The Irish singer’s “devastated” family confirmed she had died on Wednesday (26 July). A cause of death has not been disclosed.
In the hours since her death, many musicians and industry figures have paid tribute to O’Connor, who was known for her famous 1990 cover of Prince’s “Nothing Compares 2 U”, as well as her several studio albums and long history of activism.
But English singer Morrissey, 64, has now written a post on his website criticising the reaction to O’Connor’s death and claiming that she did not receive enough support when she was alive.
In a post titled “You Know I Couldn’t Last”, the former Smiths frontman wrote that “the cruel playpen of fame gushes with praise for Sinead today”.
“She was dropped by her label after selling seven million albums for them. She became crazed, yes, but uninteresting, never. She had done nothing wrong,” he wrote.
“She had proud vulnerability… and there is a certain music industry hatred for singers who don’t ‘fit in’ (this I know only too well), and they are never praised until death – when, finally, they can’t answer back.
“You praise her now ONLY because it is too late. You hadn’t the guts to support her when she was alive and she was looking for you.”
Referencing other female stars who have died, he added: “Why is ANYBODY surprised that Sinead O’Connor is dead?
“Who cared enough to save Judy Garland, Whitney Houston, Amy Winehouse, Marilyn Monroe, Billie Holiday? Where do you go when death can be the best outcome? Was this music madness worth Sinead’s life?”
Morrissey went on to describe the “Nothing Compares 2 U” star as a “challenge”, who couldn’t be “boxed up”.
“She had the courage to speak when everyone else stayed safely silent,” he continued. “She was harassed simply for being herself.
“As always, the lamestreamers miss the ringing point, and with locked jaws they return to the insultingly stupid ‘icon’ and ‘legend’ when last week words far more cruel and dismissive would have done.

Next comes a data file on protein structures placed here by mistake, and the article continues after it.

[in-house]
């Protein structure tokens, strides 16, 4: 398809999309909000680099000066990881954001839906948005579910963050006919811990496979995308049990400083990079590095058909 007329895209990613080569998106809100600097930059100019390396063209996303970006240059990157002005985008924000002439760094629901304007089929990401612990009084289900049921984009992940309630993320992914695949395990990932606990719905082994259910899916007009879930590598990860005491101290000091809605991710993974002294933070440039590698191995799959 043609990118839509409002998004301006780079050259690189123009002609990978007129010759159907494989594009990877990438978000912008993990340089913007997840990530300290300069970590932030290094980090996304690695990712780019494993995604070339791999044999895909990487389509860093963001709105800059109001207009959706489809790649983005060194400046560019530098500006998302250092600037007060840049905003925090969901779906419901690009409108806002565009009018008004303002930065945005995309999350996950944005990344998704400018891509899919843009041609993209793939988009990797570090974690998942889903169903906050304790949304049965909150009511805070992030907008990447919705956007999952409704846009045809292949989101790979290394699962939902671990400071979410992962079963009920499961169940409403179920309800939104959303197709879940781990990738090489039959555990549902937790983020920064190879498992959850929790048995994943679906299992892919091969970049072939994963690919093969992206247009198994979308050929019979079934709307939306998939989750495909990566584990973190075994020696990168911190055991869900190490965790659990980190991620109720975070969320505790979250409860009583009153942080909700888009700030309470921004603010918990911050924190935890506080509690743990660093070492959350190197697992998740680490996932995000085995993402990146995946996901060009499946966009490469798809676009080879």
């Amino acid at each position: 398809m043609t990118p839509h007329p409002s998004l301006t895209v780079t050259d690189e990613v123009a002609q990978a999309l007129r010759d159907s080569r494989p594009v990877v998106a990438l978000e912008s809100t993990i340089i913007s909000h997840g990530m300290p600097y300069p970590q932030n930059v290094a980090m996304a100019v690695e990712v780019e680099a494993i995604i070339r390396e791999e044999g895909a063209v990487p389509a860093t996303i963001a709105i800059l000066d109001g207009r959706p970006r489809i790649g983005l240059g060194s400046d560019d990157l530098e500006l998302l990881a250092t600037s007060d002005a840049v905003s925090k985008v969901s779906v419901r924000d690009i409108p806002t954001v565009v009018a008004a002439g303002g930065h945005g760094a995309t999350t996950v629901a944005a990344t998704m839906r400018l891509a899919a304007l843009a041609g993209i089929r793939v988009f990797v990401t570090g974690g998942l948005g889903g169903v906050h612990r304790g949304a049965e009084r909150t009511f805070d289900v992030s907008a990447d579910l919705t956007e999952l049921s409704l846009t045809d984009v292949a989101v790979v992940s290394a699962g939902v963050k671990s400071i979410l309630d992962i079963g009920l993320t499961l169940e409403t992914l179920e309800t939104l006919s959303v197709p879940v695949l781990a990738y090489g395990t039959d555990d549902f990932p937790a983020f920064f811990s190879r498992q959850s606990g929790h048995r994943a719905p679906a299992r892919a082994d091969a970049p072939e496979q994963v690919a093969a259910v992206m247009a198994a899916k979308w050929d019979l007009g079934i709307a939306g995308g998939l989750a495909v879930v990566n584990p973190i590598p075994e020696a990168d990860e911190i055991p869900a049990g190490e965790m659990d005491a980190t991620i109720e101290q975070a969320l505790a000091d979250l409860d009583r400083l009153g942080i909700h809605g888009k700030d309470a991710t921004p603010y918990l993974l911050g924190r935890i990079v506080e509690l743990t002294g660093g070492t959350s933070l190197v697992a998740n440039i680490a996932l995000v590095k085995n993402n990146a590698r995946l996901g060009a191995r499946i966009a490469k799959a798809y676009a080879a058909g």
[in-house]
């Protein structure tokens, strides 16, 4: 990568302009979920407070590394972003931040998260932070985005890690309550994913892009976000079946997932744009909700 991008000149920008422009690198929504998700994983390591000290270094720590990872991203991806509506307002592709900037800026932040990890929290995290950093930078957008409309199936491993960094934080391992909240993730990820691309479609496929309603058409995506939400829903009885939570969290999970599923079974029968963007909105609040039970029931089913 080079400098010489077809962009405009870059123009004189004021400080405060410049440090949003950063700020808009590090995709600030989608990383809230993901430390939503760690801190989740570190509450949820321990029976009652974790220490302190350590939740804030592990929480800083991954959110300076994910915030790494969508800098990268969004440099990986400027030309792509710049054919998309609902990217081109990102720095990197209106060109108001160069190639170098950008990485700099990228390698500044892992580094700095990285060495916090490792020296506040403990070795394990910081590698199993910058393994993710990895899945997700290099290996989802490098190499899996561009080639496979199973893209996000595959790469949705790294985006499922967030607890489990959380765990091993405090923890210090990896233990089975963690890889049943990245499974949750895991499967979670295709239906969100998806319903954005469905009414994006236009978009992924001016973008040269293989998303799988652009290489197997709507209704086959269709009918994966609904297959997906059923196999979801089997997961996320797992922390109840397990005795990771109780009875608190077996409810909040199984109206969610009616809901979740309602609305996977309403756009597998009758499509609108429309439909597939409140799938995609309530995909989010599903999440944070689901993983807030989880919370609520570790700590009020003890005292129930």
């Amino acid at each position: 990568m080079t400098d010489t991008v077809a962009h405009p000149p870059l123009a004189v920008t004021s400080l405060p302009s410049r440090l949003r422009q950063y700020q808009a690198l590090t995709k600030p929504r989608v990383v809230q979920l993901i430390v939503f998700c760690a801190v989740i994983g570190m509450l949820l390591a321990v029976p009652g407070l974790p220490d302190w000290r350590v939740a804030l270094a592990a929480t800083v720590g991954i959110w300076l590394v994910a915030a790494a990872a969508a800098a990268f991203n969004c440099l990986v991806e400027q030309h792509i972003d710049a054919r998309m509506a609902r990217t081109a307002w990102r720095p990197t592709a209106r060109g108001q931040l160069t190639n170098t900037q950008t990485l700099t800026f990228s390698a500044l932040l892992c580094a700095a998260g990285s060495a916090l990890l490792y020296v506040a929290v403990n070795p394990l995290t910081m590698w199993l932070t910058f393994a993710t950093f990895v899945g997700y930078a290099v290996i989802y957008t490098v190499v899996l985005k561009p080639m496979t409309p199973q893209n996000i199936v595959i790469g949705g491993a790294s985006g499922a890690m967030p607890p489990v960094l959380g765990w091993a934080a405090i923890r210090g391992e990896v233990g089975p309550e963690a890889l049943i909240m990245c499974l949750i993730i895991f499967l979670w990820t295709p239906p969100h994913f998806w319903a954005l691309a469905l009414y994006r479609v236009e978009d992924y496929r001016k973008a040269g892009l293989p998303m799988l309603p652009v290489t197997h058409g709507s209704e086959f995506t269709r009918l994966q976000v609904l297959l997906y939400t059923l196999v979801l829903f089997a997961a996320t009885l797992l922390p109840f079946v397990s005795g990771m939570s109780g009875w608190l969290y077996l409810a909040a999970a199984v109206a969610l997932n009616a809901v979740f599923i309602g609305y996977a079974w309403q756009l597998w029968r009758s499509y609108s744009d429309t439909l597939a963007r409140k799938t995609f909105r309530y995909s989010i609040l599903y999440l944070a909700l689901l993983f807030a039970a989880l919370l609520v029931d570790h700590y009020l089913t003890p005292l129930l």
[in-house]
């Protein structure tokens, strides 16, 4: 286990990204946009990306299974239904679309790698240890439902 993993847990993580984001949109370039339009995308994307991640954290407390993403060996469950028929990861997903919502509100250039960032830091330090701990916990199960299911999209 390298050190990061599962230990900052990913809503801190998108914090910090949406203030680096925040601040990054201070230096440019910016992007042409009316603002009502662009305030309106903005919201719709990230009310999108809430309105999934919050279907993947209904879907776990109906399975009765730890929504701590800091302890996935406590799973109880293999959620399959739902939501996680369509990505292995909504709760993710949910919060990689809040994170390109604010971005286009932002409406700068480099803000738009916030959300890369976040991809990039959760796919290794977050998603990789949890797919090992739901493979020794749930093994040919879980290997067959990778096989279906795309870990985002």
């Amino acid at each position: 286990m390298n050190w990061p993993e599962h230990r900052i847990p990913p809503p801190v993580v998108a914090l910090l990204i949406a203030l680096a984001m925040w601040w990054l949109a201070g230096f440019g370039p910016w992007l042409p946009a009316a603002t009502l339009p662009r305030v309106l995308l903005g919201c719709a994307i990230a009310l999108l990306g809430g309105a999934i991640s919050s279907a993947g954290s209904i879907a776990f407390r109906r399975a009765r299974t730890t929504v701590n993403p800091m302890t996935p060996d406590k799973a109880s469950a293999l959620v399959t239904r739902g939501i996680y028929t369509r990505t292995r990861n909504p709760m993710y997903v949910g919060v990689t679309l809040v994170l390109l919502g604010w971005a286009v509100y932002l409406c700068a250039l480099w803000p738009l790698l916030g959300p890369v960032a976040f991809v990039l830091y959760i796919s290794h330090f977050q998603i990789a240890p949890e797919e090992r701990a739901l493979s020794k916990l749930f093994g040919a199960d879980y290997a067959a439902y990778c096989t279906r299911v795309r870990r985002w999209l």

“Tomorrow the fawning fops flip back to their online s***posts and their cosy Cancer Culture and their moral superiority and their obituaries of parroted vomit… all of which will catch you lying on days like today… when Sinead doesn’t need your sterile slop.”
Morrissey has provoked numerous controversies in recent years and has alienated many of his fans.
His 2019 endorsement of the far-right For Britain party and his claim that “everyone ultimately prefers their own race” have been particular low points, along with him calling Chinese people a “subspecies” for their treatment of animals in 2010 and his comments in 2017 suggesting that refugees had made Germany “the rape capital of Europe”.
O’Connor shot to fame in 1990 with her cover of Prince’s “Nothing Compares 2 U”.
She occasionally talked about the links between the song and the alleged abuse she had suffered at the hands of her mother: “It was an emotional thing for me,” she once said. “My mother was an extremely violent person. Someone who wasn’t well.”
The star was a provocative campaigner during her lifetime and called herself a “protest singer”.
During a notorious 1992 appearance on Saturday Night Live, following a performance of Bob Marley’s “War”, O’Connor held a photo of Pope John Paul II up to the camera and ripped it to pieces in protest of sexual abuse within the Church.
The move led to counter protests around the world, with a bulldozer even being deployed to flatten a pile of her records in New York’s Times Square.
Her death came 18 months after her 17-year-old son Shane died, having escaped a hospital in Ireland where he had been on suicide watch.
One of her last social media posts before she died was a heartbreaking tribute to him, where she wrote that she had “been living as undead night creature” since Shane’s death.
O’Connor, who had bipolar disorder, had been candid over the years about her struggles with mental health. She once compared her experience of living with a mental health condition to “having two broken legs, but everyone expects you to walk normal”.
If you are experiencing feelings of distress, or are struggling to cope, you can speak to the Samaritans, in confidence, on 116 123 (UK and ROI), email firstname.lastname@example.org, or visit the Samaritans website to find details of your nearest branch.
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